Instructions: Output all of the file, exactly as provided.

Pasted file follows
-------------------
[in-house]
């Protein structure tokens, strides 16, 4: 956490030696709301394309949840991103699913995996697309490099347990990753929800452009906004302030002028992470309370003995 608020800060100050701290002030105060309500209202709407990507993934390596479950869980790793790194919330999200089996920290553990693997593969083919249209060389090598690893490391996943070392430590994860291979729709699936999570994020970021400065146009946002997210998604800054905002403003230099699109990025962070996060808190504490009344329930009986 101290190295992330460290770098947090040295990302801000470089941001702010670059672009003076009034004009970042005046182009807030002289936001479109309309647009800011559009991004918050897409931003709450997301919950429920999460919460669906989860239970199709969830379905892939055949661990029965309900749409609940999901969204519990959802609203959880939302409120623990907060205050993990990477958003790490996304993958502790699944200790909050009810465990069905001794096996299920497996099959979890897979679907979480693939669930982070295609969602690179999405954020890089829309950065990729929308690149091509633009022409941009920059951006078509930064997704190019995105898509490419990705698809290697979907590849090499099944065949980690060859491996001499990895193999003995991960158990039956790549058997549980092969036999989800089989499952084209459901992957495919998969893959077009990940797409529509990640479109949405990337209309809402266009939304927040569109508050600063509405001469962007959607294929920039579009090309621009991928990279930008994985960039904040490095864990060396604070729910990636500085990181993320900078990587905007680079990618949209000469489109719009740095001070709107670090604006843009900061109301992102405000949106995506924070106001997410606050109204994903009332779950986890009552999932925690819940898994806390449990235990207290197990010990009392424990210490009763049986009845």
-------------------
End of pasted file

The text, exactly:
[in-house]
């Protein structure tokens, strides 16, 4: 956490030696709301394309949840991103699913995996697309490099347990990753929800452009906004302030002028992470309370003995 608020800060100050701290002030105060309500209202709407990507993934390596479950869980790793790194919330999200089996920290553990693997593969083919249209060389090598690893490391996943070392430590994860291979729709699936999570994020970021400065146009946002997210998604800054905002403003230099699109990025962070996060808190504490009344329930009986 101290190295992330460290770098947090040295990302801000470089941001702010670059672009003076009034004009970042005046182009807030002289936001479109309309647009800011559009991004918050897409931003709450997301919950429920999460919460669906989860239970199709969830379905892939055949661990029965309900749409609940999901969204519990959802609203959880939302409120623990907060205050993990990477958003790490996304993958502790699944200790909050009810465990069905001794096996299920497996099959979890897979679907979480693939669930982070295609969602690179999405954020890089829309950065990729929308690149091509633009022409941009920059951006078509930064997704190019995105898509490419990705698809290697979907590849090499099944065949980690060859491996001499990895193999003995991960158990039956790549058997549980092969036999989800089989499952084209459901992957495919998969893959077009990940797409529509990640479109949405990337209309809402266009939304927040569109508050600063509405001469962007959607294929920039579009090309621009991928990279930008994985960039904040490095864990060396604070729910990636500085990181993320900078990587905007680079990618949209000469489109719009740095001070709107670090604006843009900061109301992102405000949106995506924070106001997410606050109204994903009332779950986890009552999932925690819940898994806390449990235990207290197990010990009392424990210490009763049986009845």